Clin Mol Hepatol.  2020 Jul;26(3):251-260. 10.3350/cmh.2020.0018.

Unmet needs of chronic hepatitis C in the era of direct-acting antiviral therapy

  • 1Hepatobiliary Division, Department of Internal Medicine, Kaohsiung Medical University Hospital, Kaohsiung Medical University, Kaohsiung, Taiwan
  • 2Faculty of Internal Medicine, School of Medicine, College of Medicine, Kaohsiung Medical University, Kaohsiung, Taiwan
  • 3Center for Liquid Biopsy and Center for Cancer Research, Kaohsiung Medical University, Kaohsiung, Taiwan


The treatment of chronic hepatitis C (CHC) has been revolutionized in an era of all-oral direct-acting antivirals (DAAs) since 2014. Satisfactory treatment efficacy and tolerability can be provided by novel DAAs. Nevertheless, there are still some unmet needs and emerging issues in the treatment of CHC in the DAA era. Certain hard-to-cure populations are prone to have inferior treatment responses, including patients with severe liver decompensation, active hepatocellular carcinoma (HCC), and hepatitis C virus (HCV) genotype 3 (HCV-3) infection and those who experience multiple DAA treatment failures. Hepatitis B virus (HBV) reactivation during and after DAA treatment has raised concern regarding the use of prophylactic antivirals against HBV throughout DAA treatment. However, the standard strategy for the use of prophylactic antivirals is not uniform across regional guidelines. In the post-sustained virological response (SVR) period, HCC still occurs in a substantial proportion of patients. Due to the relatively short follow-up period, the net benefit of the achievement of an SVR by DAAs in the reduction of extrahepatic manifestations has not yet been determined. Attention must also be paid to HCV reinfection, particularly in high-risk populations. The most critical and unmet need for HCV elimination is the large gap in the HCV care cascade at the population level. To accomplish the World Health Organization (WHO)’s goal for HCV elimination by 2030, the expansion of access to HCV care requires a continuous effort to overcome practical and political challenges.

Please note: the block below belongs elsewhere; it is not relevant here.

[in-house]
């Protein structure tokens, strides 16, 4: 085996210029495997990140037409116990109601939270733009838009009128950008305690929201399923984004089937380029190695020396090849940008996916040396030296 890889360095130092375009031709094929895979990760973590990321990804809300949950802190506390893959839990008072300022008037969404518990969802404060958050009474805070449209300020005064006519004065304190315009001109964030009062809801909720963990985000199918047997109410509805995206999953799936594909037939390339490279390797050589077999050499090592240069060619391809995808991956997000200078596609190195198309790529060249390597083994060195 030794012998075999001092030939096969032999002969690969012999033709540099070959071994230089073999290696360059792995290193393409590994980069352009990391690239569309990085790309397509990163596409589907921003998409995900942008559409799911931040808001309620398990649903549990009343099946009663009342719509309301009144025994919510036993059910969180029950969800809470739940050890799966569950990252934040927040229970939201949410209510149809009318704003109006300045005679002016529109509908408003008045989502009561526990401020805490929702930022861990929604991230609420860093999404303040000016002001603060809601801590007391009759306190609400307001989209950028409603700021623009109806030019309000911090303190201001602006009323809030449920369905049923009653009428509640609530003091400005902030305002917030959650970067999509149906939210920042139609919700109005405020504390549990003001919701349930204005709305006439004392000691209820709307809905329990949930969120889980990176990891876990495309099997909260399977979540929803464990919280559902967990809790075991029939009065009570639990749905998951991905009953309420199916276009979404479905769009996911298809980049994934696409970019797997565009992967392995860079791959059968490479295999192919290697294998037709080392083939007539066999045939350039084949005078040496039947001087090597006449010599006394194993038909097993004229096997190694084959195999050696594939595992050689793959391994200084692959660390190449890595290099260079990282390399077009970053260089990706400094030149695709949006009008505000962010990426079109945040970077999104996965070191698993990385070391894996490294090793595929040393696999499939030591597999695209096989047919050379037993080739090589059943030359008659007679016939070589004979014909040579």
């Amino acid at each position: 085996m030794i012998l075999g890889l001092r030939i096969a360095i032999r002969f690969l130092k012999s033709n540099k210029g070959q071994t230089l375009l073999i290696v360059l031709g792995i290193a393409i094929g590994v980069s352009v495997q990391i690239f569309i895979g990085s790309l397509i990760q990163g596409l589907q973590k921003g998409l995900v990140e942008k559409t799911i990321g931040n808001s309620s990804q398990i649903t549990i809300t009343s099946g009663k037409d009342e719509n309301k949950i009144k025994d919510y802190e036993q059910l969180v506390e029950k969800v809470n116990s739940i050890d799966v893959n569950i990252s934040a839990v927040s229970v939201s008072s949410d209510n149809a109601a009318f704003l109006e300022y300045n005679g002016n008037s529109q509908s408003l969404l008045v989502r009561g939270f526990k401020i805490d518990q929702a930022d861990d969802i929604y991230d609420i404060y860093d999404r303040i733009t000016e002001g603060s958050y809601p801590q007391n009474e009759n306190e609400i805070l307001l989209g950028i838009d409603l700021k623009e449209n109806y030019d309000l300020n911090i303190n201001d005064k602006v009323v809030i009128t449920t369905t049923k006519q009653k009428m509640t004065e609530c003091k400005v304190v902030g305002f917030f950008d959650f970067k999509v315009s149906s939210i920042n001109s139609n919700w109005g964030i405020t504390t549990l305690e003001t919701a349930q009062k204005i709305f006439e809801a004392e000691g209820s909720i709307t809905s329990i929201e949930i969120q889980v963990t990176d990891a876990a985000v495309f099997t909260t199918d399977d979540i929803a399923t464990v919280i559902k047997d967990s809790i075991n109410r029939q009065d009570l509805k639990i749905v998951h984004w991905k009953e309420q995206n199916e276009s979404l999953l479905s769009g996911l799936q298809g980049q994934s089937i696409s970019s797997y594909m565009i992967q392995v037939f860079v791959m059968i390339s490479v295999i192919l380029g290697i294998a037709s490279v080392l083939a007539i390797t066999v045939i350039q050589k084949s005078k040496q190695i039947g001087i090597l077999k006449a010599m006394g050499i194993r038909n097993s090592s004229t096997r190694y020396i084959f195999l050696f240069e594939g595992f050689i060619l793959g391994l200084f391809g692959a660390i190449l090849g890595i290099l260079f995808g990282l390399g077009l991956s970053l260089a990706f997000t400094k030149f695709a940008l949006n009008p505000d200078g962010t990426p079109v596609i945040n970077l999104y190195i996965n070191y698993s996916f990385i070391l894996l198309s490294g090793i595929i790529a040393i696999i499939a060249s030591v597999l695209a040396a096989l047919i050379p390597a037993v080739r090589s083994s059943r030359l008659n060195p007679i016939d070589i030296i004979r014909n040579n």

Hepatitis C virus; Direct-acting antivirals; Treatment
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